Climate report: Africa's glaciers are on the verge of disappearing

Climate change will cause Africa's glaciers to disappear over the next 20 years, according to a report Tuesday. This comes amid dire predictions of pain for the continent which contributes the least to global warming but suffers the most.

Climate report: Africa's glaciers are on the verge of disappearing

The World Meteorological Organization's and other agencies released a report ahead of the U.N. Climate Conference in Scotland, Oct. 31. It is a stark reminder that Africa's 1.3bn people are "extremely vulnerable" to climate change. As Africa warms faster than the global average, it will be more severe for them. Yet, less than 4% global greenhouse gas emissions are attributed to Africa's 54 member countries.

As symbols of the rapid, widespread change ahead, the new report points to the shrinking glaciers at Mount Kilimanjaro and Mount Kenya in the latest report. Their current retreat rates exceed the global average. It states that if this trend continues, it could lead to total deglaciation in the 2040s.

At Tuesday's launch, Petteri Taalas, WMO Secretary General, stated that massive displacement, hunger, and climate shocks like droughts, flooding, are all possible. However, the absence of climate data in Africa "is having an important impact" on disaster warnings for millions.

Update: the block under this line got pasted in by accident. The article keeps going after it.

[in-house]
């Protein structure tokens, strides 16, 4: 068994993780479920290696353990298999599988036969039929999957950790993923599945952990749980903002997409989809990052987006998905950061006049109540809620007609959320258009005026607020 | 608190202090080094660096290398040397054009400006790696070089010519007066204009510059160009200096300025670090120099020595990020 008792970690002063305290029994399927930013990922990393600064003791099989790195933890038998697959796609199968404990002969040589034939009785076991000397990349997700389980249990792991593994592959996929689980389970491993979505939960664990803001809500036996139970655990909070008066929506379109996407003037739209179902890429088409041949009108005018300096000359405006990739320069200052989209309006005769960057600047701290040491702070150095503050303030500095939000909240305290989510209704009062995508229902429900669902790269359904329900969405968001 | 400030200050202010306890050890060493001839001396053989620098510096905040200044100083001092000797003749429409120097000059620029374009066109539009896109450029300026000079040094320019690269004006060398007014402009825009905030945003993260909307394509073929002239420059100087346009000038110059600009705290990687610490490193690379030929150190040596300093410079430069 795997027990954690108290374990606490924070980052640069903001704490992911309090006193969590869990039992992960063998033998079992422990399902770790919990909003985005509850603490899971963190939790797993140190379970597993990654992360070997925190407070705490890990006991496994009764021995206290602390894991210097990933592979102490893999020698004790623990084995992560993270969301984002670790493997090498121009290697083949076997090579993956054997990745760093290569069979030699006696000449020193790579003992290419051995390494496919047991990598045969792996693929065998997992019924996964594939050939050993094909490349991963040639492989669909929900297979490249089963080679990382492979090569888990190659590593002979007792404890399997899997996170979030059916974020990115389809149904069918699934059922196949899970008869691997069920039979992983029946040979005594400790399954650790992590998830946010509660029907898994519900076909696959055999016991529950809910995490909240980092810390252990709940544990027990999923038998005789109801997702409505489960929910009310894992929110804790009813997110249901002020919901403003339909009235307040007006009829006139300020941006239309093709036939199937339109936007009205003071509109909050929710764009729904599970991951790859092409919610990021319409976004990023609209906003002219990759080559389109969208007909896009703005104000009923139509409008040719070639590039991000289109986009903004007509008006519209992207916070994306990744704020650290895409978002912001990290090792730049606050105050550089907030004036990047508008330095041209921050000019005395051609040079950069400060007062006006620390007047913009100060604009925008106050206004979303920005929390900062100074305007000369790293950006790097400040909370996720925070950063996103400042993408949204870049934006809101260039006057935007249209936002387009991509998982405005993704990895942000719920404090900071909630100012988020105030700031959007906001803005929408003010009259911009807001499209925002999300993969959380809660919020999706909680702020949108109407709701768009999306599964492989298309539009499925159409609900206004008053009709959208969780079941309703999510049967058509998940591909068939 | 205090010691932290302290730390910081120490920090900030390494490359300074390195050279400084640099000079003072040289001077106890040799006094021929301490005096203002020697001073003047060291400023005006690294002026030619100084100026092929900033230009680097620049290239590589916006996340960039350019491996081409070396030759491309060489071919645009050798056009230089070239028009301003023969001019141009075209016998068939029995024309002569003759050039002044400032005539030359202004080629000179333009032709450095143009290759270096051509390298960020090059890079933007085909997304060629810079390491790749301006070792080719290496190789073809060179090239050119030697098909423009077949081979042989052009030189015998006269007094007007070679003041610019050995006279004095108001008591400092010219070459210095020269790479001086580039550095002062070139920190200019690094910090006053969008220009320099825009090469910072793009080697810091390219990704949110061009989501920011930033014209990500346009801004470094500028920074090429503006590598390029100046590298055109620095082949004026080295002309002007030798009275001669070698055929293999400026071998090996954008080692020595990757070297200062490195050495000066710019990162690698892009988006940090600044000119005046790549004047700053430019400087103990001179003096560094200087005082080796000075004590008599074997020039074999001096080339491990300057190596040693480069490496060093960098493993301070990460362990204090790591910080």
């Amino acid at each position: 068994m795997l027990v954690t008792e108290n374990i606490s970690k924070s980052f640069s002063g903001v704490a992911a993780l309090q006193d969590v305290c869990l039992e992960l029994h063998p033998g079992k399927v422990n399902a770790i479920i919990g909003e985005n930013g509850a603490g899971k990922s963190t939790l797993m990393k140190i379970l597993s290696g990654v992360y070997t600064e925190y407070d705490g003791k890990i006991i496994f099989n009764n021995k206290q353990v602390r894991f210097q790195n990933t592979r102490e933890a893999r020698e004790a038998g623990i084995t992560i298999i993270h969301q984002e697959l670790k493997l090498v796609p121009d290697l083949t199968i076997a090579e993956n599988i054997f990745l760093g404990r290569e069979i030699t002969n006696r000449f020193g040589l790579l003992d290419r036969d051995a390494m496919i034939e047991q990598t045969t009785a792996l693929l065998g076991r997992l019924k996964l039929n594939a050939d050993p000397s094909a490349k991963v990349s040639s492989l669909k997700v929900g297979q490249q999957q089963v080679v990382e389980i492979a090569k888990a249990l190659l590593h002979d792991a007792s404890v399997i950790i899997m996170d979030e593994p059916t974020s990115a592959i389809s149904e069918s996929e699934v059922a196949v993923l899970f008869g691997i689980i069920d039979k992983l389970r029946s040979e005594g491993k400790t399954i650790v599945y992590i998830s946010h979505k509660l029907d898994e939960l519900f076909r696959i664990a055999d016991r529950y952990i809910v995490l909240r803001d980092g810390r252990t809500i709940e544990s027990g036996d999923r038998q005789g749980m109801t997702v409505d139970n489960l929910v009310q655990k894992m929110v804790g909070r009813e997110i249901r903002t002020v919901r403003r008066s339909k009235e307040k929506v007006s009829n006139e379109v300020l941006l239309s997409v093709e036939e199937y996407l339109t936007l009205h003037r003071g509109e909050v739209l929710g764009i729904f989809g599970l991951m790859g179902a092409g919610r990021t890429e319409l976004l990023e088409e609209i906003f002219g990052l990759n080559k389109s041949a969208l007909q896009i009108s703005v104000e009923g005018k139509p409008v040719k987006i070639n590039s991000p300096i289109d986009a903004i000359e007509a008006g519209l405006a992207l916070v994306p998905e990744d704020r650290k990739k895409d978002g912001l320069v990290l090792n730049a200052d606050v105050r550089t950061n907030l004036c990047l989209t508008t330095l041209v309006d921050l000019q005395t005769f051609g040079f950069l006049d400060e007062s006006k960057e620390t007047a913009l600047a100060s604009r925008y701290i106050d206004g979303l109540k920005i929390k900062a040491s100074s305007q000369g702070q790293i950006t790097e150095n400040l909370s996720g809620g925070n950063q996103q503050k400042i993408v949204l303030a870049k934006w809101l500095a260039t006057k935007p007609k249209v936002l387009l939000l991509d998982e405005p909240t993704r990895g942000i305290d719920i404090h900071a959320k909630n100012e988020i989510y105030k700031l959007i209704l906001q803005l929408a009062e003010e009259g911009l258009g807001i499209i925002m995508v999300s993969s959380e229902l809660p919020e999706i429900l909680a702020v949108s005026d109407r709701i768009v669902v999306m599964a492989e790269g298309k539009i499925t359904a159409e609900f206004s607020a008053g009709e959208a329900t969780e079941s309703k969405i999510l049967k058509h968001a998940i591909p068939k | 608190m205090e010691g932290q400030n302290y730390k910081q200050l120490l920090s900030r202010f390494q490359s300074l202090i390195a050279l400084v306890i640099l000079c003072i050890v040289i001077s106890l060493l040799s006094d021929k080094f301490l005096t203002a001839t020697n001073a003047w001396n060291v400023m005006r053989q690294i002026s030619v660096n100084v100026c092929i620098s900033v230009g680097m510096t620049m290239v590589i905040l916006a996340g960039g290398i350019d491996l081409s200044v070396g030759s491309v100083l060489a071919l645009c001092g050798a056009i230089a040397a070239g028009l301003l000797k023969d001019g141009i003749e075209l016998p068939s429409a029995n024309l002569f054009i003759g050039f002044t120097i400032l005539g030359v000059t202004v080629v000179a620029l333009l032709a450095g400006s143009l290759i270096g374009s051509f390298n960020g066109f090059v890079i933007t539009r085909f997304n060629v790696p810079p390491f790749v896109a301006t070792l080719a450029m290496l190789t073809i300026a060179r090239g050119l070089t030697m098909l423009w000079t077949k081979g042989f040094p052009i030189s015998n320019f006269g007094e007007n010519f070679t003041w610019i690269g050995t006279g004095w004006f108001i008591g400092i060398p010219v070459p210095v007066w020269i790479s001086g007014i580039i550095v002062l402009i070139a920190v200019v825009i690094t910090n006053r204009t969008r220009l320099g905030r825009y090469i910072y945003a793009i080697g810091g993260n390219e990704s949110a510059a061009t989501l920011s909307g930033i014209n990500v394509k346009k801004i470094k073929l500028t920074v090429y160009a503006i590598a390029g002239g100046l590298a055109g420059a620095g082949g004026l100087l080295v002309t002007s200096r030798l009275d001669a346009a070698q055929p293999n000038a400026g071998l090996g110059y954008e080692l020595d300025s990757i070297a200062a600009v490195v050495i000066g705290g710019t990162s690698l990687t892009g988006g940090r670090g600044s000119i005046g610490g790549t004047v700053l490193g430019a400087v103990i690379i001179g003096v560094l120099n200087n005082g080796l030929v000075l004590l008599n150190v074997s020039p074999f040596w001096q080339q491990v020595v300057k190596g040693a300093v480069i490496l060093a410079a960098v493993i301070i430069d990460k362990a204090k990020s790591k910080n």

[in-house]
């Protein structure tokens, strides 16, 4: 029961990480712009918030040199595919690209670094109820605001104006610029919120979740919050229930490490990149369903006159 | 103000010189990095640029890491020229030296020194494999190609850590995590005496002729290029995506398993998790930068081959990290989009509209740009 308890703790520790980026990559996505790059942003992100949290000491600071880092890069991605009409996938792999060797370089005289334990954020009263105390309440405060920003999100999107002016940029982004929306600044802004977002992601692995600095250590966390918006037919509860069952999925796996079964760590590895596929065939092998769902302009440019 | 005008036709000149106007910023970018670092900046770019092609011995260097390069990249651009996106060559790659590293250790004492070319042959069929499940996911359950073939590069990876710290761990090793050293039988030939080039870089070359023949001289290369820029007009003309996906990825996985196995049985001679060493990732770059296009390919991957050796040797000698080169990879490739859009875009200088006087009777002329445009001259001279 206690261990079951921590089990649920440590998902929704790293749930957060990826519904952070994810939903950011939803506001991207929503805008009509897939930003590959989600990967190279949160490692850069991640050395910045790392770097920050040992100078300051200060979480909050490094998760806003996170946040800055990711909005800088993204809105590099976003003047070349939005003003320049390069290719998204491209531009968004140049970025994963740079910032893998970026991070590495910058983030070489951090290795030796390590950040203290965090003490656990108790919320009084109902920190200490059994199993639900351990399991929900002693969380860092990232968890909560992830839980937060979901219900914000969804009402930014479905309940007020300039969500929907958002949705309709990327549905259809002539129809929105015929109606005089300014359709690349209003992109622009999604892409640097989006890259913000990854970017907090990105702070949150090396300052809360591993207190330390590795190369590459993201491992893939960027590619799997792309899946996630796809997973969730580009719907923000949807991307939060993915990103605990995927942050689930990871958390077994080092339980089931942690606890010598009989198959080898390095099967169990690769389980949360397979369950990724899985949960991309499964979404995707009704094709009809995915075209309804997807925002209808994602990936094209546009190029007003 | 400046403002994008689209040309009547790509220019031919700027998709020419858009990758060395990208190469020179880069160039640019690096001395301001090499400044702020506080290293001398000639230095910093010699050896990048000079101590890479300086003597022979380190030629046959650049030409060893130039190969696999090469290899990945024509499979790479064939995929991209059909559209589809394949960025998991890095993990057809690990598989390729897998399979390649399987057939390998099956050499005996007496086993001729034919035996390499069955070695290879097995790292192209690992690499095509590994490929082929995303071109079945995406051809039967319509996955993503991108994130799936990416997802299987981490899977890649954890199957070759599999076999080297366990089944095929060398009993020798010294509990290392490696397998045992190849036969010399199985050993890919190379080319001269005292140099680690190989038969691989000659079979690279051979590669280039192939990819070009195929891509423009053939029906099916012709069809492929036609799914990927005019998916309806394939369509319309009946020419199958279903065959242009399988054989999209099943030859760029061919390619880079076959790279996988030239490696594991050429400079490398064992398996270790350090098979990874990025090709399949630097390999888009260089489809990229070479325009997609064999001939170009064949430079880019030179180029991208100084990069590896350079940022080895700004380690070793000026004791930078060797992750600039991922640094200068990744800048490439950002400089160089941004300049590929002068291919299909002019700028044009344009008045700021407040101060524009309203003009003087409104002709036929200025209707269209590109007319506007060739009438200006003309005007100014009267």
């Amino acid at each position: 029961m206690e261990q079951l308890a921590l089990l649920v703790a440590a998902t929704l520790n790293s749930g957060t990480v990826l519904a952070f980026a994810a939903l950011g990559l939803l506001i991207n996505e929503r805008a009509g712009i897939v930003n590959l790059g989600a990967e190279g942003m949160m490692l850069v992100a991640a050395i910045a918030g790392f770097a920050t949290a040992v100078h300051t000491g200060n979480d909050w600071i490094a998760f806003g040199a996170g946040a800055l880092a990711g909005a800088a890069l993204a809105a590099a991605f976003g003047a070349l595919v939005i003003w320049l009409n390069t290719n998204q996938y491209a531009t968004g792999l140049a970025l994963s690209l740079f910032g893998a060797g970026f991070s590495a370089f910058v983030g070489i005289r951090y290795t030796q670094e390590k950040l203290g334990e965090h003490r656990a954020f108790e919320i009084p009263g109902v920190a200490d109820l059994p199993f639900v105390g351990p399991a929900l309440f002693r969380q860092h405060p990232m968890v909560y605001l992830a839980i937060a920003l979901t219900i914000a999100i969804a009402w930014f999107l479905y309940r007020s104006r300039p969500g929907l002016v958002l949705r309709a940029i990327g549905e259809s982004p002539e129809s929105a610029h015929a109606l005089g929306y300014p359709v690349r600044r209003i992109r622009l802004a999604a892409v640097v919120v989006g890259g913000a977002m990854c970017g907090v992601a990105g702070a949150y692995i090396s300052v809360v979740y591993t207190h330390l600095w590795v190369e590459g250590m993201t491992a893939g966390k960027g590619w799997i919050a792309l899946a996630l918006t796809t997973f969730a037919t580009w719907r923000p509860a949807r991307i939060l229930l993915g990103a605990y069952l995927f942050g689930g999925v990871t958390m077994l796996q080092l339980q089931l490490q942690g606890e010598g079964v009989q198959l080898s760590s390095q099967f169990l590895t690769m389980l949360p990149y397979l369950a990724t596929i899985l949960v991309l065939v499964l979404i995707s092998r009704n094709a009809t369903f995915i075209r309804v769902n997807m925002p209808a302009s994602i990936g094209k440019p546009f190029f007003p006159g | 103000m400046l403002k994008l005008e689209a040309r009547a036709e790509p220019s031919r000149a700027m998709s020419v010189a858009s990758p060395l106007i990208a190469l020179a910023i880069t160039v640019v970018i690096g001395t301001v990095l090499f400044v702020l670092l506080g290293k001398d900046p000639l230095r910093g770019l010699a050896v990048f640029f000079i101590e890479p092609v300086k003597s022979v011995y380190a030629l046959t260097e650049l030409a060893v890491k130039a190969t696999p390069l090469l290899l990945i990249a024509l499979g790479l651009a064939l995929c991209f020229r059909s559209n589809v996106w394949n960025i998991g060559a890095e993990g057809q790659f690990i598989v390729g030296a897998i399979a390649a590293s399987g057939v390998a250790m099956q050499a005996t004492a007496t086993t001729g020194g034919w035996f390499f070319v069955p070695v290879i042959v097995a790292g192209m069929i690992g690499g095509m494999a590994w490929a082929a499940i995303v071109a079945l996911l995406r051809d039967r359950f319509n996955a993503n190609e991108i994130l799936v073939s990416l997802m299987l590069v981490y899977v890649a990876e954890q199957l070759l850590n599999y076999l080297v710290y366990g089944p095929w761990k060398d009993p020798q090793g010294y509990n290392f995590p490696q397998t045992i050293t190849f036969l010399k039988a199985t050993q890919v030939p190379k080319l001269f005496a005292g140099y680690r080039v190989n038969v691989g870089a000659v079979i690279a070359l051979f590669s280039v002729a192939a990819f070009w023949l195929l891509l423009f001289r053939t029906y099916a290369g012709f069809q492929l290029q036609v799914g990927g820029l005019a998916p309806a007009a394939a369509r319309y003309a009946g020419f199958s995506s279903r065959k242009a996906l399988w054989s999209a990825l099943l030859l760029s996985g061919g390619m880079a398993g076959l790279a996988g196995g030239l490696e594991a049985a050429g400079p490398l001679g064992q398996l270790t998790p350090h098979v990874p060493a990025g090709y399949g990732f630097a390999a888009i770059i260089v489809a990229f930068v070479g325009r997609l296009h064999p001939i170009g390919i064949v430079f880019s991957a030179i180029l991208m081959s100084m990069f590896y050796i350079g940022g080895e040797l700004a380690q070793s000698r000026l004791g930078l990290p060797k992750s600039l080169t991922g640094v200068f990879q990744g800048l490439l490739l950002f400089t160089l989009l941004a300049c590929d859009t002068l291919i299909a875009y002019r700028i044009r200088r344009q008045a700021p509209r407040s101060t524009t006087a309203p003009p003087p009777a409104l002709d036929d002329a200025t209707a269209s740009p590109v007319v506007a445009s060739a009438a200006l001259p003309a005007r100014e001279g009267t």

The economic impacts of climate change are estimated to vary on the African continent. However, "sub-Saharan Africa could see climate change further reduce gross domestic product by as much as 3% by 2050," Josefa Leonel Correia Sacko, a member of the African Union Commission, writes in the report. "Not only is the physical condition getting worse, but also there are more people affected."

Sacko says that if inadequate response measures aren't taken, up to 118million extremely poor people (or those who live on less than $1.90 per day) "will be exposed" to extreme heat, drought, floods, and flooding in Africa by 2030.

Already, the U.N. warns that Madagascar, an Indian Ocean island nation, is one where climate change has driven "famine-like" conditions. And parts of South Sudan are experiencing the worst flooding in nearly 60 years.

Despite the dangers facing the African continent, Africans are less represented at global climate meetings than those from richer regions. They also do not make up the majority of the critical Intergovernmental Panel on Climate Change scientific assessments. Future Climate for Africa, an international research program, says that African participation in the IPCC reports is "extremely low."

These are enormous costs. According to the WMO's Taalas, Africa will require investments of more than $3 trillion for mitigation and adaptation by 2030 in order to implement its (nationally-determined) climate plans. This will require significant, accessible, and predictable inflows conditional financing," he stated.

"Adapting to climate change will cost Africa $50 billion annually by 2050, even with international efforts to limit global warming to 2 degrees Celsius.